Away from my own garden for a few weeks I’m satisfying my need for a regular plant fix by observing everything growing around me and passing comments that bore my non-plantaholic companions silly. Late afternoon each day we take a vsd (aka very small dog) for a walk around the streets behind the apartment building that is temporarily home for me. These are attractive residential streets in an old and prestigious suburb lined with handsome mature trees that offer welcome shade from the Californian sun.
Some of the trees were planted when this area was planned as a residential park-like estate back in the 1920s and include an eclectic mix of magnolia grandifloras, deodara cedars, camphors, Fiscus macrocarpa, Californian sycamores (Platanus racemosa), London planes, Liquidambers, Californian live oaks, European oaks, Jacarandas, tulip trees. Also of course a range of the palm trees commonly grown in LA, the Mexican fan palm, the Queen palm and the Canary Island Palm.
The deodar cedars are huge and magnificent, spreading their long branches horizontally across the streets, each festooned with pendulous branchlets. Many of the old Californian sycamores have lumpy gnarled trunks, some heading impossibly sideways as though the original upright trunk had been removed, now they’re looking a bit tatty with withering crispy leaves as they head toward winter. The London plane trees I’m accustomed to from home (Platanus orientalis) always have very upright trunks with a stronger pattern of blocky mottling.
Sadly it seems that many of these trees are suffering from the drier conditions that have prevailed since 2000, exhibiting lighter leaf canopies and dieback, the magnolias from the humid south east and European oaks being particularly hard hit. Along with information about the responsibility of the residents to help look after the street trees and regulations restricting removal of trees there is a sensible movement in this area to gradually infill with appropriate Californian natives like the evergreen Californian live oak (Quercus agrifolia) Despite this I’ve noticed many of the undeniably lovely magnolias are still being planted. Much emphasis is made about the amenity the trees add to the area as well as the money value they add to real estate prices which are pretty hefty in this area already.
Apparently there are also problems with the Canary Island palms that form part of that iconic LA skyline. They are suffering from attack from a fusarium rot that is slowly killing them.
The houses comprise a hugely varied mix of architectural styles ranging from Spanish and pueblo through to Tudor and colonial. The effect is rather charming, nothing is outlandishly huge or ‘look at me’
These two houses are architecturally wide apart but somehow sympathetic and I love the pastel colours. The Californian plane trees are showing signs of drought and the portaloo isn’t the best feature. Presumably it’s for the benefit of the chap working on the little side roof, two days later this pink house was white with grey trim and it’s terracotta neighbour surrounded with a maze of scaffolding.
While the houses have generally retained their original facade, many have been considerably renovated and expanded at the rear. Two sides of this little enclave are bordered by the Wilshire Country Club golf course which adds a premium to their value.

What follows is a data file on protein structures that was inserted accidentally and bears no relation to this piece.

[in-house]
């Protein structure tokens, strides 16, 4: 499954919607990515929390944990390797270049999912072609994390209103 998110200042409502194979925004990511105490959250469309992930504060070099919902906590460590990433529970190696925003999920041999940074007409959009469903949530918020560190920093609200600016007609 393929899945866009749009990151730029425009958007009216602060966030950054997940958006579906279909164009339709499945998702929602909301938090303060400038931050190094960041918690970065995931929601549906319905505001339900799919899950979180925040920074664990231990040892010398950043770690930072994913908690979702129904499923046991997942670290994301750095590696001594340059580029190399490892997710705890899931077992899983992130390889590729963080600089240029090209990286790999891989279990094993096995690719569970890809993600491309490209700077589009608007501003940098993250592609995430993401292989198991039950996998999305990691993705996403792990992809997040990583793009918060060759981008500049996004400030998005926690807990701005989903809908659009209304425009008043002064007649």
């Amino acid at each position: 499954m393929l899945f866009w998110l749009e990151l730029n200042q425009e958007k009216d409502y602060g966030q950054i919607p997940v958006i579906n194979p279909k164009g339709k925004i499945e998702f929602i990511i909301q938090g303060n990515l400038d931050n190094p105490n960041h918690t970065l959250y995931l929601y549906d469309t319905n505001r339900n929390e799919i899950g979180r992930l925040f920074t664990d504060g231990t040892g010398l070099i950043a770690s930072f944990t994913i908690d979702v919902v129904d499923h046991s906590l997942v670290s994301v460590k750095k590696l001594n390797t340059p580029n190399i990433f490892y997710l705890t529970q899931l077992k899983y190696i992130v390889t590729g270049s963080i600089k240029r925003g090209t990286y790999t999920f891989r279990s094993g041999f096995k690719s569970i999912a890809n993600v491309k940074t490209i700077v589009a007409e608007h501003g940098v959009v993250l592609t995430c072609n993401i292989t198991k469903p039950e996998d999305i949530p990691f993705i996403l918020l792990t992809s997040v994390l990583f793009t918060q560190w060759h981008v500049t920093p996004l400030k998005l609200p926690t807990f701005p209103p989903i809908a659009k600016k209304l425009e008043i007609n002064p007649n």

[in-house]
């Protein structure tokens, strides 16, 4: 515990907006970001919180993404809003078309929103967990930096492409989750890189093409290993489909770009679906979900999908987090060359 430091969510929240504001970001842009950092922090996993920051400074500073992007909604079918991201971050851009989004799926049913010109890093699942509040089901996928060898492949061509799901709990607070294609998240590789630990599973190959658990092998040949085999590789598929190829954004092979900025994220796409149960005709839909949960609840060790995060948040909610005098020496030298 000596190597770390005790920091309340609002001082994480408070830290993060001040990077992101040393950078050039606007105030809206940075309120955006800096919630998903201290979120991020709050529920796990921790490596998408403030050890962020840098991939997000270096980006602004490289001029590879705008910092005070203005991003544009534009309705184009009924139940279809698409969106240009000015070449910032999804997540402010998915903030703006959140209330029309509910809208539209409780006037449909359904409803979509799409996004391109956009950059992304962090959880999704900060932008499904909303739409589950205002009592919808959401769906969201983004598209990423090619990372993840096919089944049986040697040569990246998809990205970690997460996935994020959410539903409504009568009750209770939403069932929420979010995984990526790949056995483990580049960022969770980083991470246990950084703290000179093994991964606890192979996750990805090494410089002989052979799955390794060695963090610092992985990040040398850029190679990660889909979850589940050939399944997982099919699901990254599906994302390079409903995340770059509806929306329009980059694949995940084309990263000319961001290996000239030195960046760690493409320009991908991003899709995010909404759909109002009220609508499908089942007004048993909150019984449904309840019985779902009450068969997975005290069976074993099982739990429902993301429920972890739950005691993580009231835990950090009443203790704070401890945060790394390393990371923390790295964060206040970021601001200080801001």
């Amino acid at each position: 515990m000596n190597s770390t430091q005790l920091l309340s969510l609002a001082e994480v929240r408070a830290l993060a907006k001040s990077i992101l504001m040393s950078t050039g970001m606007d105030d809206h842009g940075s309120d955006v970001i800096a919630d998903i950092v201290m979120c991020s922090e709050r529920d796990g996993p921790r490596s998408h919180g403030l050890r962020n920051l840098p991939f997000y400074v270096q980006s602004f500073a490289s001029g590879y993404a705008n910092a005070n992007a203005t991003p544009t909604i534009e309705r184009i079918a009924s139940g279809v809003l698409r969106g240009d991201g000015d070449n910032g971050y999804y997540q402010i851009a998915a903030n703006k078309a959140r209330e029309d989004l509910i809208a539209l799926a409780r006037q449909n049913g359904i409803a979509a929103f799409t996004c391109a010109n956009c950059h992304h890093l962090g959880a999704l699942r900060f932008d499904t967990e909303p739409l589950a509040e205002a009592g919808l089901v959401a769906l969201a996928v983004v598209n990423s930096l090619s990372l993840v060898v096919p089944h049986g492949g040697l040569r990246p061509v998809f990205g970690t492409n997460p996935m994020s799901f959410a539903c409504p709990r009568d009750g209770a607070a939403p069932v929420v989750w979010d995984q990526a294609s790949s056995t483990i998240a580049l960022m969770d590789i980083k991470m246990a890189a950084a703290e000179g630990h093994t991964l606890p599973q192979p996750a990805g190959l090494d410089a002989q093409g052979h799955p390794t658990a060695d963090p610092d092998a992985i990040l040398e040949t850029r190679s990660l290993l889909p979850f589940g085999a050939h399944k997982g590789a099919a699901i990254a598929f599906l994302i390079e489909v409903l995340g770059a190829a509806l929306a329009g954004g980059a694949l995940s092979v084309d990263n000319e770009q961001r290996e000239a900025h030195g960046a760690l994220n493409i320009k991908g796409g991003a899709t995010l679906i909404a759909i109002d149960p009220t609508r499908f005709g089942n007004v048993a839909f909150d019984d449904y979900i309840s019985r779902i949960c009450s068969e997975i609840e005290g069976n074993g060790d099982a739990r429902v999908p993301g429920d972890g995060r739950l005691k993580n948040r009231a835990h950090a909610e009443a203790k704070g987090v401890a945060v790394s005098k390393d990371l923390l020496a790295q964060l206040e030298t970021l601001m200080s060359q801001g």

The majority have very green, very neat lawns and nature strips (aka parkways) kept immaculately mown, the effect combined with smaller evergreen planting, iceberg roses and the street trees is both cool and inviting. However those cool green lawns come at a cost and it was interesting to note a few renegades taking a different direction.
The huge bananas are popular and seem to be used a lot for privacy, this garden combines them with less water hungry plants replacing the lawn.
Dotted here and there are front gardens and accompanying nature strips where turf has been replaced with interesting combinations of dry climate plants. Some are new to me but I recognised agastaches, lantana, salvia leucantha and some greigii, pelargoniums, agaves, phlomis, rosemary, lavender, yucca, phormiums, tea trees and a mix of grasses dominated by tall pennisetums.
There are a couple of beautiful simple plantings of what I think is Nassella tenuissima, Mexican feather grass, unfortunately as invasive as it is beautiful
Two more examples of nature strip alternatives to the laid turf. The spiny cactus is sending a clear “keep off the grass” message while the planting of colourful and butterfly attracting lantana should be quite pretty as it matures and mixes with the succulents to cover all the bare ground. In line with the American tradition of open front gardens there are practically no front fences. However I see a few evergreen hedges planted so they create a barrier across the block before the front door, and a couple of places have used a different approach by planting an attractive prickly ‘hedge’ of shrubby roses.
A common feature are the little notices, sometimes as many as 3, generally placed close to the houses, that warn of the armed response of whichever security firm is mentioned on the notice. There seem to be about five providing services in this area
The amount of graveyard and ‘the walking dead’ decoratalia is increasing daily,
A nice contrast in Halloween decoration style below
Hibiscus are predictably popular, I really love these fluffy doubles
And this classic single
And of course this gorgeous bird is everywhere
Here’s the spotted dog, still enjoying those wide expanses of beach
This time, the last word from the vsd